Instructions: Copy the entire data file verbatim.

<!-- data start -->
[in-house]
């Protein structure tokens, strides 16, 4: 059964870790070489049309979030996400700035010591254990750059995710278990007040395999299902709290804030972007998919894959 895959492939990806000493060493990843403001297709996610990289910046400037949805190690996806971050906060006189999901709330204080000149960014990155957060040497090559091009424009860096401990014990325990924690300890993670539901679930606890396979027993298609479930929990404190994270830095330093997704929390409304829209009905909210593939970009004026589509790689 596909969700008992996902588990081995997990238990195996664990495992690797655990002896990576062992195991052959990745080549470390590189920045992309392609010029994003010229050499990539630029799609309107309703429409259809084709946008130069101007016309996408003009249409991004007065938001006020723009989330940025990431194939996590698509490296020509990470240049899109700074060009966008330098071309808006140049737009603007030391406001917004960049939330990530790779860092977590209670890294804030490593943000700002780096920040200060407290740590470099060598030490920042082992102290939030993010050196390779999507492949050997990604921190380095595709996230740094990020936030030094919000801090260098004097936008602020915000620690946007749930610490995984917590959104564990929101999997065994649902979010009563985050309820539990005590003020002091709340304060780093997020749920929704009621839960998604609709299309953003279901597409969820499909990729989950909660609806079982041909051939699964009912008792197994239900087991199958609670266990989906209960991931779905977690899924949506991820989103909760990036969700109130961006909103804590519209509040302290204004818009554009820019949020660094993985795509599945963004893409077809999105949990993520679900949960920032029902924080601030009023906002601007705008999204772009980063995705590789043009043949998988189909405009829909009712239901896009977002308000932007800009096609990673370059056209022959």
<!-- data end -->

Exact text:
[in-house]
């Protein structure tokens, strides 16, 4: 059964870790070489049309979030996400700035010591254990750059995710278990007040395999299902709290804030972007998919894959 895959492939990806000493060493990843403001297709996610990289910046400037949805190690996806971050906060006189999901709330204080000149960014990155957060040497090559091009424009860096401990014990325990924690300890993670539901679930606890396979027993298609479930929990404190994270830095330093997704929390409304829209009905909210593939970009004026589509790689 596909969700008992996902588990081995997990238990195996664990495992690797655990002896990576062992195991052959990745080549470390590189920045992309392609010029994003010229050499990539630029799609309107309703429409259809084709946008130069101007016309996408003009249409991004007065938001006020723009989330940025990431194939996590698509490296020509990470240049899109700074060009966008330098071309808006140049737009603007030391406001917004960049939330990530790779860092977590209670890294804030490593943000700002780096920040200060407290740590470099060598030490920042082992102290939030993010050196390779999507492949050997990604921190380095595709996230740094990020936030030094919000801090260098004097936008602020915000620690946007749930610490995984917590959104564990929101999997065994649902979010009563985050309820539990005590003020002091709340304060780093997020749920929704009621839960998604609709299309953003279901597409969820499909990729989950909660609806079982041909051939699964009912008792197994239900087991199958609670266990989906209960991931779905977690899924949506991820989103909760990036969700109130961006909103804590519209509040302290204004818009554009820019949020660094993985795509599945963004893409077809999105949990993520679900949960920032029902924080601030009023906002601007705008999204772009980063995705590789043009043949998988189909405009829909009712239901896009977002308000932007800009096609990673370059056209022959």